To find potential partners, male mosquitoes tune in to the buzz created by the flapping wings of their female counterparts. But a teen researcher just recently found that stereo speakers that mimic such buzz could be used to trick the males. If the male mosquitoes could be lured to the faux buzzing, then they might eventually ignore the females. This could decrease their mating and eventually cut down the population of these bugs.

But aside from distracting male mosquitoes away from potential partners, the fake buzzing might also be used to bait them towards bug zappers. Commercial bug killers currently use light to attract mosquitoes, but sound might turn out to be the more effective way to lure specific bugs.

The researcher is Shantanu Jahkete, a 10th grade student at the South Fork High School in Stuart, Fla. Jahkete shared the particulars of his experiment at the 2015 Intel International Science and Engineering Fair (one of the many events that will often be featured here). The annual fair was created by the Society for Science and the Public (SSP), and this year it brought in 1702 finalists from around 70 different nations.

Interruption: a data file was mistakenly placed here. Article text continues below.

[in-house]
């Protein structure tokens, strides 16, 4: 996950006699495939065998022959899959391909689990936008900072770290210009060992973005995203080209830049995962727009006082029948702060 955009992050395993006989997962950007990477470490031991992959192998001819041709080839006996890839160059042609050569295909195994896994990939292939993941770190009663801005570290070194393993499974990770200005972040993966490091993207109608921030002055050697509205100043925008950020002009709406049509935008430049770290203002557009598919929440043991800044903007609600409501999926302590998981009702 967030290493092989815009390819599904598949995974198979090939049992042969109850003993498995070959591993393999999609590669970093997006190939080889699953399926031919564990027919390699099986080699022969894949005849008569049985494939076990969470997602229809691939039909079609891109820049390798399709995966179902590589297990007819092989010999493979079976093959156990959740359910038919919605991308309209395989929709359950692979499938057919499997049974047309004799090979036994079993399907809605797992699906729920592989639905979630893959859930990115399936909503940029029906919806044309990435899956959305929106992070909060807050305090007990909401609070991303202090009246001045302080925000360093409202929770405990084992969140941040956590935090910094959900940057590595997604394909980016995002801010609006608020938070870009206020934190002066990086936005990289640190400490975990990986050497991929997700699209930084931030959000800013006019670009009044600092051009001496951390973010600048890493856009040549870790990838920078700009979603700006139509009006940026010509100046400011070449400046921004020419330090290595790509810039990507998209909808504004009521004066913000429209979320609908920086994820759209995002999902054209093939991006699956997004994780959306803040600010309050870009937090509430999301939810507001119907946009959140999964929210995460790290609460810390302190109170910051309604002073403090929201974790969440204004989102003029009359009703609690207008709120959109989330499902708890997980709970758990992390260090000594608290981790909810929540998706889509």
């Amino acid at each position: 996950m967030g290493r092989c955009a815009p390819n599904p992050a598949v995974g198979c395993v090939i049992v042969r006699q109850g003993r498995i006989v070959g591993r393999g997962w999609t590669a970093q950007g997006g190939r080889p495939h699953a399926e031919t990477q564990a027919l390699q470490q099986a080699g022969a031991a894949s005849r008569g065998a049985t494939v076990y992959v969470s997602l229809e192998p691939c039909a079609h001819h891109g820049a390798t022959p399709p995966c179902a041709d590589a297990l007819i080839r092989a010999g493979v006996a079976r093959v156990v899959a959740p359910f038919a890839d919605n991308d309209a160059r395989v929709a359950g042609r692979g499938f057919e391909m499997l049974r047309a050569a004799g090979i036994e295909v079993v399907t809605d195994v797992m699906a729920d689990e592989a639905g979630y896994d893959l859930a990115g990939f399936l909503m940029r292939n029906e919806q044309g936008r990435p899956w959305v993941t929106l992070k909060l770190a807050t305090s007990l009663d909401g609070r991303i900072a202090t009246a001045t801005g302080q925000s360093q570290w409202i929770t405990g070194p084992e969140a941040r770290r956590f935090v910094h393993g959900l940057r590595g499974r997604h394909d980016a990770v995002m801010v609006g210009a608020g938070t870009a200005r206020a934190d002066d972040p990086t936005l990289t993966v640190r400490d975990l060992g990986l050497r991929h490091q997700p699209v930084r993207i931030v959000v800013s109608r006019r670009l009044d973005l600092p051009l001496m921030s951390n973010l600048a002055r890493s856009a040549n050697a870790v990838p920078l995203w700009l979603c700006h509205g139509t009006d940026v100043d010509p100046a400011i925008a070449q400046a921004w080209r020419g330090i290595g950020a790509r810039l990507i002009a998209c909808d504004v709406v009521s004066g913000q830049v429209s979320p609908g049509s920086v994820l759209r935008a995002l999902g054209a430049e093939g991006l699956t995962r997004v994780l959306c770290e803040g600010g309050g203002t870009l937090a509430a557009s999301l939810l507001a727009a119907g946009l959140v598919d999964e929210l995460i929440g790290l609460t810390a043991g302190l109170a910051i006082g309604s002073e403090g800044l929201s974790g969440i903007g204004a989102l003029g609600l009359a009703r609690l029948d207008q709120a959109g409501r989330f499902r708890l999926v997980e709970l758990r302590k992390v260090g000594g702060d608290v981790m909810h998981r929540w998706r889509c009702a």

In his research, Jahkete first coded a plain computer program that made a little speaker vibrate. With the program, the speaker’s frequency or rate of vibration could be adjusted at will. He then positioned the speaker next to a huge box with male mosquitoes (around 100 of them). He observed that frequencies from 350 to 500 hertz were quite effective in attracting the male mosquitoes.

Next, Jahkete tweaked the program so that within 25 seconds, the frequency varied between 350 to 500 hertz. Nonetheless, the male mosquitoes reacted the same way they did in the first test. When he tried it on the females, they showed no interest since they don’t use sound to find a mate. Finally, Jahkete tried it on a box with both female and male mosquitoes. He observed that around 80% of the males left the females behind to go where the buzzing was coming from.

Jahkete’s device could be built under $20, making it a viable technology for zapping bugs. So next time you buy a bug zapper, don’t be surprised if there are speakers on it.

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